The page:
What is Panayiotopoulos syndrome?
This syndrome is also known as early onset childhood occipital epilepsy.
Panayiotopoulos syndrome (PS) starts in early childhood, usually between the ages of 3-6 years, but children from 1-13 years have been described. Both boys and girls can develop PS. It occurs in approximately 3 out of 50 (6%) children between the ages of 1-15 who have epilepsy.
Children with PS mostly have normal physical and cognitive development.
Abnormalities that cause seizures and can be seen on EEG (electrocephalograph) commonly come from the occipital lobes, which is located in the back of the brain.
What do the seizures in PS look like?
- During a seizure, a child may look pale, complain of feeling sick and may vomit.
- They may faint and pupils may dilate or get large.
- They often can keep interacting with the people around them.
- Eyes may turn to one side and tonic-clonic movements may occur in some children.
- During a seizure, some children may be unable to see (lose vision temporarily), see flashing colorful or bright lights, or have blurry vision.
Seizures happen at any time during the day. Most often they happen during sleep or shortly after falling asleep.
Seizures tend to be prolonged, lasting 1 to 30 minutes. Longer seizures (lasting up to 2 hours) occur in 21-50% of children with PS. The longer the seizures last, the more likely they will progress to generalized tonic-clonic movements.
The seizure symptoms of PS are frequently mistaken as non-epileptic conditions, such as fainting, migraine, cyclic vomiting syndrome, motion sickness, sleep disorder, or stomach flu.
Is Panayiotopoulos syndrome inherited?
A minority of people (about 17%) have a family history of seizures or epilepsy. No specific genes have been definitively associated with PS.
How is Panayiotopoulos Syndrome diagnosed?
PS is diagnosed based on description of the seizures.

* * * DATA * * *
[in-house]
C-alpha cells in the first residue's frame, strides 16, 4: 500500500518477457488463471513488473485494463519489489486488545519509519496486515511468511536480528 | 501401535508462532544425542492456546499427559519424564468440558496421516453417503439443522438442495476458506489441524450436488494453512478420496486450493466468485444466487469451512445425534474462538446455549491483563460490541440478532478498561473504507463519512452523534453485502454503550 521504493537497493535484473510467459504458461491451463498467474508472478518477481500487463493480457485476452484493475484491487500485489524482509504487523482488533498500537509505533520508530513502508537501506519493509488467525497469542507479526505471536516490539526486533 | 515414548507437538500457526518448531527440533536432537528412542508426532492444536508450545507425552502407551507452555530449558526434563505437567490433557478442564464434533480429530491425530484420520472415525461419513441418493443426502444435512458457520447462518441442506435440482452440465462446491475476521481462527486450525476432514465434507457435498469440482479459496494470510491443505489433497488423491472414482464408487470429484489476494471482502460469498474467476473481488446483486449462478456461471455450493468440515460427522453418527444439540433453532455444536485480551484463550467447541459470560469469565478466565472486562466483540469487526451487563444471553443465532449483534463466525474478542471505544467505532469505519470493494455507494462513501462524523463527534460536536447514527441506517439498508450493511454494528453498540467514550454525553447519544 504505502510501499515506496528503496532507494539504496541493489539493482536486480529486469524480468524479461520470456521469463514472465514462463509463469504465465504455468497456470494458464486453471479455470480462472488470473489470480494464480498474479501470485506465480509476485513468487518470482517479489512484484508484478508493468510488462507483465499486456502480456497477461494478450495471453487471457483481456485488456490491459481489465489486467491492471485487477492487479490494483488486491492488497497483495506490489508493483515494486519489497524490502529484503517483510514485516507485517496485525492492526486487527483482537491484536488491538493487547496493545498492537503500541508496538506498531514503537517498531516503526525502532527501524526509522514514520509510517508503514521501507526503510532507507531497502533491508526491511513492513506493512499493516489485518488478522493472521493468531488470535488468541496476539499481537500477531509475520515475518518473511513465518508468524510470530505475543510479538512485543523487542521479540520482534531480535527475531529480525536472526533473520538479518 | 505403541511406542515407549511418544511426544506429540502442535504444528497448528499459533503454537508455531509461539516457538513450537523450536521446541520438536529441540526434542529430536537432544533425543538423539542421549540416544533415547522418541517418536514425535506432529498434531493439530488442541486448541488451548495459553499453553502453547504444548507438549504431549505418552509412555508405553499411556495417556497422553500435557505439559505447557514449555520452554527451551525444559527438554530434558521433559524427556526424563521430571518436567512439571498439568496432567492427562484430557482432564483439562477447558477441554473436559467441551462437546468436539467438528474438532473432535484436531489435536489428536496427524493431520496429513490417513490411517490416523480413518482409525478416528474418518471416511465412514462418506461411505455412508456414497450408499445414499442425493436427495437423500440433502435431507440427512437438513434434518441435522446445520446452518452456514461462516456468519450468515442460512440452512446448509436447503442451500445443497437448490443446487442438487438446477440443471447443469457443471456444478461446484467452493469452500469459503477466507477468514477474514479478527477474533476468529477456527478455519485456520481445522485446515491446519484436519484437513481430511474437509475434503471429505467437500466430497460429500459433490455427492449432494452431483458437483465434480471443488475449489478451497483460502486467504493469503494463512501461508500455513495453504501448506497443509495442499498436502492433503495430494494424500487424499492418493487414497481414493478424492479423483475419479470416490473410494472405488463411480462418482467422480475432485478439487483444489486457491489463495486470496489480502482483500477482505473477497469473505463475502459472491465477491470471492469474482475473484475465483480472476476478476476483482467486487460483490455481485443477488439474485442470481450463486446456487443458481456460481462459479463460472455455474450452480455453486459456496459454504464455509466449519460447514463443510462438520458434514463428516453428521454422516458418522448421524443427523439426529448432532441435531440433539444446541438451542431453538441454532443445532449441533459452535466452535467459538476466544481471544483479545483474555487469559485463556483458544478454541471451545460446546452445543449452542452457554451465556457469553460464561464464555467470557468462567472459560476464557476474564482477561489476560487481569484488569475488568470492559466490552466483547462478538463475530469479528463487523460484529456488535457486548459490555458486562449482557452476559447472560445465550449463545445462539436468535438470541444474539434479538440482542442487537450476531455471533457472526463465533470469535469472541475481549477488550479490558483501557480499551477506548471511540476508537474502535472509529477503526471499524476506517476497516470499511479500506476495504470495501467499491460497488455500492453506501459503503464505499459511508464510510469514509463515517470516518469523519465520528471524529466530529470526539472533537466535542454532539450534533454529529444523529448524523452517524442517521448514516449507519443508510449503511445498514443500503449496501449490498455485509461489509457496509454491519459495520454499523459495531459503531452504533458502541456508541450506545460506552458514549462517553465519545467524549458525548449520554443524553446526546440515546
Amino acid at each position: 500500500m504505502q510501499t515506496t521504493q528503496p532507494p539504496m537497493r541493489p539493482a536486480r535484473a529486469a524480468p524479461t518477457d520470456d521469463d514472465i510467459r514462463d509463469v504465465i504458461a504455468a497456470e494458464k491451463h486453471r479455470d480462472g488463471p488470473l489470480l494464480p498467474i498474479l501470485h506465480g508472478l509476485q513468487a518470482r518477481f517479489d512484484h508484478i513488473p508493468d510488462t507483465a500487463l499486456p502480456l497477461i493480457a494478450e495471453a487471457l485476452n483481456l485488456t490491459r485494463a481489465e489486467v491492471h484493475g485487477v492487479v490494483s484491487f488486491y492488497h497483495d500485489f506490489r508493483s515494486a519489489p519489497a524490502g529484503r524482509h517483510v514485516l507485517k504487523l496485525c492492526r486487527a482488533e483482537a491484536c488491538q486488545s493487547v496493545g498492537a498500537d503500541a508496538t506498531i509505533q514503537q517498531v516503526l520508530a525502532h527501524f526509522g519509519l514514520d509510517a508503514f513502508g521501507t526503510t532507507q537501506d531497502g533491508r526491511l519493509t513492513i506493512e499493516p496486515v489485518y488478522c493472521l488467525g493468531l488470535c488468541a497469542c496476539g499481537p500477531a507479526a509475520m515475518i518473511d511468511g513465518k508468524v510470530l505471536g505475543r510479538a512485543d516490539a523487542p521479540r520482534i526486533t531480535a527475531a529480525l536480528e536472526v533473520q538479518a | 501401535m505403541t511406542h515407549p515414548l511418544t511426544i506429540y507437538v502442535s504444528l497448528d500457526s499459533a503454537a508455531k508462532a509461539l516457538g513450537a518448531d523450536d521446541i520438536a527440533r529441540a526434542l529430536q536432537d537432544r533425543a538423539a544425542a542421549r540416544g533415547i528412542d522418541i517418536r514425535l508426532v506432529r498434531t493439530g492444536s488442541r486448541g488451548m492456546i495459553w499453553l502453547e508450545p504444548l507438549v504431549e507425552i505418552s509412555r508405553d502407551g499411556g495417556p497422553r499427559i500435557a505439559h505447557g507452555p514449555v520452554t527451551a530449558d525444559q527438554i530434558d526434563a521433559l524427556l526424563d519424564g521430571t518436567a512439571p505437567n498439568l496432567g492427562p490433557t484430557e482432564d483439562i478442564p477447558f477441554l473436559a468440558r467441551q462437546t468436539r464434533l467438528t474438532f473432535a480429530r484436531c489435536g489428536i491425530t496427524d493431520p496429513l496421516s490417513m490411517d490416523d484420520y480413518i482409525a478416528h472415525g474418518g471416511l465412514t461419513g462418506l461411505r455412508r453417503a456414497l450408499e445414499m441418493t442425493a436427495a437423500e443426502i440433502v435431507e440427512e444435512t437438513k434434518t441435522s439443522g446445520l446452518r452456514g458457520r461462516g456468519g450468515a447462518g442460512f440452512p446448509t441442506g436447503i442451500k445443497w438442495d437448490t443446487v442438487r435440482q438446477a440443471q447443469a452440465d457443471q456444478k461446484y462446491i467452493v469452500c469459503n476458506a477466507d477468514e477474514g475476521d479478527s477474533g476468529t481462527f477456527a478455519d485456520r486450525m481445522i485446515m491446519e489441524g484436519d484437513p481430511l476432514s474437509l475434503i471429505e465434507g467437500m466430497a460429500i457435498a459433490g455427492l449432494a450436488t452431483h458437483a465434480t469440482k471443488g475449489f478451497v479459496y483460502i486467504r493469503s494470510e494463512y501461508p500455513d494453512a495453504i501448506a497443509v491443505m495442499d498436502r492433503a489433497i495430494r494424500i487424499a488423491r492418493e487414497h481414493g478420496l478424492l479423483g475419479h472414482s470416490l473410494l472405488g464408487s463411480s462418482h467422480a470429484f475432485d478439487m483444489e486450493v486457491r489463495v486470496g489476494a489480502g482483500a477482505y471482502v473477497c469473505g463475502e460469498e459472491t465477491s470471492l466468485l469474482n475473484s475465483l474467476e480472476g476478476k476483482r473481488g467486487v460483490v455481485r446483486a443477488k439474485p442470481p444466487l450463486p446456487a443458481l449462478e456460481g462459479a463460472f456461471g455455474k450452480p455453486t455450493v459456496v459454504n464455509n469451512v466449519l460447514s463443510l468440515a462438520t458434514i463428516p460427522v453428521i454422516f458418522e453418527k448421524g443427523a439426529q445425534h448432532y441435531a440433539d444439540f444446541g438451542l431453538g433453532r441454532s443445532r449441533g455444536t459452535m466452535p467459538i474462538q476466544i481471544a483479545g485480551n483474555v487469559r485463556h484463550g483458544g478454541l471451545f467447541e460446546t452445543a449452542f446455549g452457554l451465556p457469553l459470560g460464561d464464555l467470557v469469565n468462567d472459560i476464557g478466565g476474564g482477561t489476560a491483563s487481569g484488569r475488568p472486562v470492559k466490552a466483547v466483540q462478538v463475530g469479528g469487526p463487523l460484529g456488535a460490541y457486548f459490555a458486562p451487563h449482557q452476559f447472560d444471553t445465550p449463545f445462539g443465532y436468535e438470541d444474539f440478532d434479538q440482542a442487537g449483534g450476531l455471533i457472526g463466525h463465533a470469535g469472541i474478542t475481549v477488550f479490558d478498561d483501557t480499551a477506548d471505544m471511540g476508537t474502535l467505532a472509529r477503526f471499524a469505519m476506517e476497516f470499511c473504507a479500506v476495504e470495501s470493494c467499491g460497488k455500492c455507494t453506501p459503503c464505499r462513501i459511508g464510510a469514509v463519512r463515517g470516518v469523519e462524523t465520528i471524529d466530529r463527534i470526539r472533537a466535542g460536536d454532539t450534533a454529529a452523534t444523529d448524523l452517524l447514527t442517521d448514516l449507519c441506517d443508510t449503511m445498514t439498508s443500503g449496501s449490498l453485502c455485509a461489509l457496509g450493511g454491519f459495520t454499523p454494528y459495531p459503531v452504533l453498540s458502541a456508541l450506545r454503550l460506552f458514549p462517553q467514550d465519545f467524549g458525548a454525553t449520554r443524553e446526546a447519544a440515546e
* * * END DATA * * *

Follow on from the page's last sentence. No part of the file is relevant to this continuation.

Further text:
Others tests that may be done include the following.
The majority of children with PS have spike discharges on their EEG in many areas. These abnormalities seem on the EEG are mostly found in the occipital area of the brain.
- These spike discharges can shift slightly from one EEG to another. Spikes will often be more frequent when children close their eyes or are not fixating on an object, a phenomenon known as “fixation-off sensitivity.”
- Background activity is normal.
- An EEG with some sleep is important to obtain if possible.
MRI (magnetic resonance imaging)
The MRI, if done, is typically normal in children with PS.
An Example of an EEG in a Child with PS
How is Panayiotopoulos syndrome treated?
Seizures in children with PS are often infrequent and antiseizure medication may not be needed.
When seizures are more frequent, the seizures can be controlled with antiseizure medications like oxcarbazepine (Trileptal), carbamazepine (Tegretol or Carbatrol), levetiracetam (Keppra), gabapentin (Neurontin), zonisamide (Zonegran), lacosamide (Vimpat), and others.
Because children with PS often have long seizures, they may need emergency medical treatment. A rescue therapy may be helpful, such as diazepam rectal gel or another form of benzodiazepine given in the nose, under the tongue, or between the cheek and gum.
- Parents of children with PS should talk to the treating neurologist or health care provider to learn about seizure emergencies.
- Talk to the health care team about what kind of rescue therapy could be used and when to use it.
What is the outlook for people with Panayiotopoulos syndrome?
Generally the outlook for children with this syndrome is good.
- Many children have few seizures during the course of the disease. Up to half of children have fewer than 4 seizures total.
- Children with PS will typically have normal physical and cognitive development despite the prolonged seizures.
- Nearly all children will stop having seizures 2-3 years after the first seizure.
- The risk of epilepsy in adult life is not higher than in the general population.
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